15. Innocence: The Sorceress
Blake told you and told you: you never heard.
There’s only the single speechless word.
It verberates your wordy skies,
It multiplies your bawdy ground.
As sound is unified with word,
The Lord is unified with sound.
I am She who dances on the face
Of the waters, ignorant of light.
Over, ever, harrowing your rock,
I dance the clothless customs of the air.
I swing my heels in demption’s tree,
I toss you down the deeming fruit,
I sing you down the song you ask,
I burn untouched in flower flames:
Untouched, I am what each word names.
To sing of history, or of a trinity,
Or of the tree, sing me.
All moves in threes, and I
Am the ground of every trinity:
I make you real to sing.
You must eat from every tree:
All root in me.
In everything I sing:
All you can sing is me.
16. The Hanging Man
He has to die, that’s history,
Be Second Fruit of Second Tree;
So intellect betrays him into being
Messiah in spite of everything.
His mystic cousin, Judas Iscariot,
His light through arab deserts where the bands
Of angels teach him the work of the chariot,
The only one who understands
The plan and carries out the act
He asks, despairs when prophecy
Fails, hangs on the left-hand
Branch of that betraying tree.
Left-handed, out intellect
Betrays us for ourselves by light.
Poet, can you say your hands
Know about each other in the night?
You’ll never know about St. Judas; pray
For him, or light, on All Saints’ Day
17. Soared and Balances
That thing in itself, the tree:
It sings in Moses’ rod,
In the crucified beam,
Above St. Judas’ neck,
Over Arthur’s grave,
Is all our bones and floods,
And its fruit our blood and brains,
Our selves we ring for May and Yule—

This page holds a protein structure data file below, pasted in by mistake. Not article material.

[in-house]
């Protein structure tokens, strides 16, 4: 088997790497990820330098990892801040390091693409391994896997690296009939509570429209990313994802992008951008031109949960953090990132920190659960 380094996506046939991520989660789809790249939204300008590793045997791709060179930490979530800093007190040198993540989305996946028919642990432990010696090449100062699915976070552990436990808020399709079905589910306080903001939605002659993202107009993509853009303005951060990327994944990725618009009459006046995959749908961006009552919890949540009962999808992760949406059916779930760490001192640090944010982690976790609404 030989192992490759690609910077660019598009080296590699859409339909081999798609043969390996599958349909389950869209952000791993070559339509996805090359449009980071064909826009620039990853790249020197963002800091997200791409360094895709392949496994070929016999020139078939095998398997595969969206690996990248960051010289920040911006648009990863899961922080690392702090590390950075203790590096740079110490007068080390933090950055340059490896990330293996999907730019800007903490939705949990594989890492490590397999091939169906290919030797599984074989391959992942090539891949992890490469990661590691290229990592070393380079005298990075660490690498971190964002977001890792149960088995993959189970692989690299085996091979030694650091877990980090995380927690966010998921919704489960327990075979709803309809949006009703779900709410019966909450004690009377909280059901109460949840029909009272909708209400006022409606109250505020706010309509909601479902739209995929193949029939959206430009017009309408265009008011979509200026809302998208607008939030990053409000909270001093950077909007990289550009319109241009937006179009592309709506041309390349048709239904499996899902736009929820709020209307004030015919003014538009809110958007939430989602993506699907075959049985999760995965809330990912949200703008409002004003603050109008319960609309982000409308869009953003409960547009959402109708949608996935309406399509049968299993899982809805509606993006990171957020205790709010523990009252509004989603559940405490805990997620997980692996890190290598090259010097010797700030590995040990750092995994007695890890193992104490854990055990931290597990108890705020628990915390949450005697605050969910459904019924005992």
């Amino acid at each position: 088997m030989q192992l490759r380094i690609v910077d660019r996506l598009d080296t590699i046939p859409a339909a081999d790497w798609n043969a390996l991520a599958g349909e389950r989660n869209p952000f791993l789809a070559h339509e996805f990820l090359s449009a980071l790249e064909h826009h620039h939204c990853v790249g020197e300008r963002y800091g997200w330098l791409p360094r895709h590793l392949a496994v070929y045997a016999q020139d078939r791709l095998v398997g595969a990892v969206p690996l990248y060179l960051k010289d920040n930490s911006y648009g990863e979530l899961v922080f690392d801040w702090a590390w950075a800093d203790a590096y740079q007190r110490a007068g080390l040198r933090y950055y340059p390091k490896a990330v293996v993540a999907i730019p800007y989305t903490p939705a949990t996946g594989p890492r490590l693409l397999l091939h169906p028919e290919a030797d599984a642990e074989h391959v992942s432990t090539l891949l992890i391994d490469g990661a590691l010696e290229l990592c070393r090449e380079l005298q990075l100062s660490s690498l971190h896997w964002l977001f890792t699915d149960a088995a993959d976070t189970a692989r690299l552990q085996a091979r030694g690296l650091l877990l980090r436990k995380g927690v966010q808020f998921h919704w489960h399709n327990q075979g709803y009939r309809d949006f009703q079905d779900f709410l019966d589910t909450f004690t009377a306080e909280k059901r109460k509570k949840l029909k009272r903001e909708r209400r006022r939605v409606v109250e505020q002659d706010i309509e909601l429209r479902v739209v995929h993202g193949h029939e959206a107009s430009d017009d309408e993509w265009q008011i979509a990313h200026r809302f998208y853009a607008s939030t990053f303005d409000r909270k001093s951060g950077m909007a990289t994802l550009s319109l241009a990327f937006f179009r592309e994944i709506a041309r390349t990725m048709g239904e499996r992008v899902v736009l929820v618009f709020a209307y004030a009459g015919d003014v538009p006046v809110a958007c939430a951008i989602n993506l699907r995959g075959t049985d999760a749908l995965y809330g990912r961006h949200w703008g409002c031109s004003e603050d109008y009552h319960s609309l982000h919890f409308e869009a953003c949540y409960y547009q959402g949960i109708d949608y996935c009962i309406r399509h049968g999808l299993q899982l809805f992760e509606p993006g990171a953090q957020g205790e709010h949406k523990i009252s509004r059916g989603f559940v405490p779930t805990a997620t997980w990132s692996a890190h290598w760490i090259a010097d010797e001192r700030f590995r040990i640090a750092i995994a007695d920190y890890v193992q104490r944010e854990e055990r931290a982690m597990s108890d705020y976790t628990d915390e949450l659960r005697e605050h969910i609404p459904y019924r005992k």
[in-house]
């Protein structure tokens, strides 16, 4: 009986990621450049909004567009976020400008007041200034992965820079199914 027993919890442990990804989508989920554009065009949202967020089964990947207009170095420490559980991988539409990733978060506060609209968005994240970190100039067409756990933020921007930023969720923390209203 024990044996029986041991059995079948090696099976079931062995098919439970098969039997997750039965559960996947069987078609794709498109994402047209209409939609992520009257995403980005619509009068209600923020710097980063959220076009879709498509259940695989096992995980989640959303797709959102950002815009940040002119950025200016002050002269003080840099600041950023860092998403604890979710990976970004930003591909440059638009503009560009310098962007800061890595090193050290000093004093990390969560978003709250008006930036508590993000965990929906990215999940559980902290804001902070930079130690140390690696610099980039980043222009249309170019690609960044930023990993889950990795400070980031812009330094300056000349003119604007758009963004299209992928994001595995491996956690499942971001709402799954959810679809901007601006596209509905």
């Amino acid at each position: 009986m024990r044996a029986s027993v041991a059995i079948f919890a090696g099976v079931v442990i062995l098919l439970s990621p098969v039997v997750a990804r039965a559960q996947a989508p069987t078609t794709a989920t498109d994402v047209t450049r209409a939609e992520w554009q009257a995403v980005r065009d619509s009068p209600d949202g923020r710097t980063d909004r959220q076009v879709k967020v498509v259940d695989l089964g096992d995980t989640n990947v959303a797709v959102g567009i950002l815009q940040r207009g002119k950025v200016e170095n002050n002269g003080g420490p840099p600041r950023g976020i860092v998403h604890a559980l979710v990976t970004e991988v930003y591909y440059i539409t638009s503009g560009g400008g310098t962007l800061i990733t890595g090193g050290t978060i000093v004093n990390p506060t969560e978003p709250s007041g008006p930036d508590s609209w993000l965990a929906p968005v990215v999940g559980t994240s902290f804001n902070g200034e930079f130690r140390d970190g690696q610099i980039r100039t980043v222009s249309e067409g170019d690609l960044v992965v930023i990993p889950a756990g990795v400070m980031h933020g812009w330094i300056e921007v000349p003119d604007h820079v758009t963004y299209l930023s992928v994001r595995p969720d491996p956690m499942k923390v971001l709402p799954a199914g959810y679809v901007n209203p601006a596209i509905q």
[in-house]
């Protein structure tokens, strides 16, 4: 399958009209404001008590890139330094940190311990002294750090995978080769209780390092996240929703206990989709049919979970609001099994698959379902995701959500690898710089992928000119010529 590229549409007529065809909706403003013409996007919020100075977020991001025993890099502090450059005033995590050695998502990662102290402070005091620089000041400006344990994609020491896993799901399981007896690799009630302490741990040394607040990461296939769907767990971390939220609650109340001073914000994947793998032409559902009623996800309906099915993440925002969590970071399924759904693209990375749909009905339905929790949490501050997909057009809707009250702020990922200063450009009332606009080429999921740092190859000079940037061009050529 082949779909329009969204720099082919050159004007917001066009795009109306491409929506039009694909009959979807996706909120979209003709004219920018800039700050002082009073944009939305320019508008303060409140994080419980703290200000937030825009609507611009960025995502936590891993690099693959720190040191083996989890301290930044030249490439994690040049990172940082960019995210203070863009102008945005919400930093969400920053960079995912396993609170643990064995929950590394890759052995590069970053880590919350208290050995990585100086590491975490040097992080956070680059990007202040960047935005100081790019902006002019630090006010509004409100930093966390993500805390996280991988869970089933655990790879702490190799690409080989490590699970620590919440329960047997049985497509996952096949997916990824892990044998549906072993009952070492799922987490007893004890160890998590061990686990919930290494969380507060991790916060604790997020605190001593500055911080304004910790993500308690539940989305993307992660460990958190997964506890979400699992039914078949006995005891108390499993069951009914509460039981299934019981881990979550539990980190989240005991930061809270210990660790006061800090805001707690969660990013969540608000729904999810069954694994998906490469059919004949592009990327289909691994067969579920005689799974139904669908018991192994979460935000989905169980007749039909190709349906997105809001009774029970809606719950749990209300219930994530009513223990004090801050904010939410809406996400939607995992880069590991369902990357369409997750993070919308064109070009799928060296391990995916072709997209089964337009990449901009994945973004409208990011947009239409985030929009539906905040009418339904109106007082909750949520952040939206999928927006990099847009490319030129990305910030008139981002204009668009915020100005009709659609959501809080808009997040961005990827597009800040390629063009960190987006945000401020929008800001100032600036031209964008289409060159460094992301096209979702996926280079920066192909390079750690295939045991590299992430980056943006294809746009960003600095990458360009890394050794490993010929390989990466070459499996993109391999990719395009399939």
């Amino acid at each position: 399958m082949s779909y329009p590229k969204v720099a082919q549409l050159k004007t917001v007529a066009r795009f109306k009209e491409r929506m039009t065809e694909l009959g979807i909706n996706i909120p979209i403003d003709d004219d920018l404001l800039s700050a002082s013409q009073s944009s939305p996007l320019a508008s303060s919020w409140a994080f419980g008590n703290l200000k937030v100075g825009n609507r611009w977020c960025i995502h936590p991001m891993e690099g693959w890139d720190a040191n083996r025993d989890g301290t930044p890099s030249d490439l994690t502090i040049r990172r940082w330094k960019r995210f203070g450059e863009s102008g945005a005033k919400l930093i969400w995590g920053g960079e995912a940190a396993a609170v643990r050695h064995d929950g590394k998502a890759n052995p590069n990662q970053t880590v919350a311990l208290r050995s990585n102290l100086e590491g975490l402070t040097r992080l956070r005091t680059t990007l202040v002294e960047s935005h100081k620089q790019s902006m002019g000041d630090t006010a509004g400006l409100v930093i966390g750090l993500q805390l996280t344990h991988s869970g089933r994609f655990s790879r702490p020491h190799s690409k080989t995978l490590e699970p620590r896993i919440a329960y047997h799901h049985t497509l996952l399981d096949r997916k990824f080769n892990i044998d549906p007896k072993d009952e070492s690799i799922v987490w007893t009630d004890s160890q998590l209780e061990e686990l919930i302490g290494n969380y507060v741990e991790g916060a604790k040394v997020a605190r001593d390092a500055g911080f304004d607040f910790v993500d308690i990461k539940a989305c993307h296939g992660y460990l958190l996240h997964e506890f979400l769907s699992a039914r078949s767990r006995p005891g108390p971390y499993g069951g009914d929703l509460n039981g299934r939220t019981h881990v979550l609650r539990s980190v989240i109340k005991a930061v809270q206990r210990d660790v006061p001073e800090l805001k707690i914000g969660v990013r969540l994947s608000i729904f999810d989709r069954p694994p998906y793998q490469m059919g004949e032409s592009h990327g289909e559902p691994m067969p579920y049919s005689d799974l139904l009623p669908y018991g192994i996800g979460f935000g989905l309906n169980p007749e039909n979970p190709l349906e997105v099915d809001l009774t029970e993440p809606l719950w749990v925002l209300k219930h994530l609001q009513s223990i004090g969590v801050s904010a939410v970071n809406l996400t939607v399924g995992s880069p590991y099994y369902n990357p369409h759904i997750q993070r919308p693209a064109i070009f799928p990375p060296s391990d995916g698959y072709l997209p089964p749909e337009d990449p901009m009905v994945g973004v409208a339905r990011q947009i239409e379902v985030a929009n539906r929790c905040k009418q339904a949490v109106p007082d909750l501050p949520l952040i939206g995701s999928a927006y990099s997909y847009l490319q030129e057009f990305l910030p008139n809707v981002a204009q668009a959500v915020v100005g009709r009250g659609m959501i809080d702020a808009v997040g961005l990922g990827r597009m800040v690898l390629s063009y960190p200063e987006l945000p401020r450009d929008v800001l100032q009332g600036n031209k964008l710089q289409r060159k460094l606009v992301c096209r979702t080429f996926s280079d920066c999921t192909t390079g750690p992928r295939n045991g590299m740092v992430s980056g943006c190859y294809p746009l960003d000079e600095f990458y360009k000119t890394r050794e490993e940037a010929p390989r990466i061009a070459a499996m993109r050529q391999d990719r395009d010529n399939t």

Both trees, both fruits:
The conscience we taste the fruit with,
Kali dancing in the Bo tree
Where Ezekiel sings in the ringing fire
Of the chariot, wheel in a wheel
And four by four, way in the middle of the air.
18. The Whirled
How can we sing what else history might be:
A beau to pluck us each into another chants?
We’re angel grubs who’ve forgotten how to spin
The thread we pluck to sing the world we’d have,
The wings that would unfold our shoulders,
Quires among the burning flowers,
The bellying stars, the secret cunt of plenum
Where darkness condenses to a spark,
Superangelic face among the nebulae.
How can we care enough for history
To sing each singular second, or a trinity—
Ourself, an other, both—or sing
The chasms we cross to name a thing,
Or Marx’s “Love makes me believe
It is all real”?
Why, sing Second Eve:
Sing the Lady to sing
History: our whole experience
Is we only redeem our innocence
By losing it. To sing everything,
Even the tree, sing the Lady:
She’s where our tree roots, and we
Can only know our trinity through
Her, who makes us reel to sing.
Everything sings the Lady:
She sings too!
19. The Moon
Who’ll see why I sing the Lady?
Who’ll think I’ve turned Papist again?
I walk straitbacked past the church;
I kneel to flowers
And still I work, somewhat wooden,
At my aesthetic desk,
Telling you of time
And mind again, but always
Just so much, and more
Unsaid, outside, that tree.
20. The Hearofont
I’m always glad to walk away
From ruens, back to the city
Where enjinns create freedom
And poesies flurrish on sidewalks,
Humming to myself,
“I can’t get no . . .
San Francisco. . .”
O, there are other Byrds hear!
The Airplane’s an algorhythm enjinn
Of Innocence, and time’s
A Möbius strip, flames
In our looping: what church
Will be founded on this rock,
What moss on these Stones?
“Surely some revelation is at hand;
Surely the Second Coming is at hand!”
Yes, it’s playing the Avalon this Easter
21. The Fool
Through city fog my strange walk’s a dance.
As if some old wind off theTigris
Or time had condensed into stone,
This temple sits, waiting for its Gibbon—
O, I’ll be its barbarian,
Or maybe a Christian—
A sanddune on fogshore
Where history curls, coils, brakes
Like distant drums, an angel’s sigh,
And I am the last
Of a long line of semaphores,
Wigwagging news of battles
No one will ever hear the end of,
Or who’s playing,
Or even what’s the score.
I dance only the last metaphor,
Beginning to spiral myself
A thread of invisible silk.
Coda: The Chariot
Poet, poet, does anyone pay
A Goddamned bit of attention
To anything you say?
But all you lovers,
Don’t think the revolution’s over:
It hasn’t begun.
Chaos is never overcome.
O never forget to face the chaos.
An hour a day facing chaos
Is more courageous than fresh cunt,
Does more than either beer orMiltoncan
To real the dumb schillerings:
In earthquake aura,
In quicksilver message,
In history flower,
In atom of self, I am
(Look, up in the air, it’s)
His every now’s a new,
Innocent as seventeen’s aurora,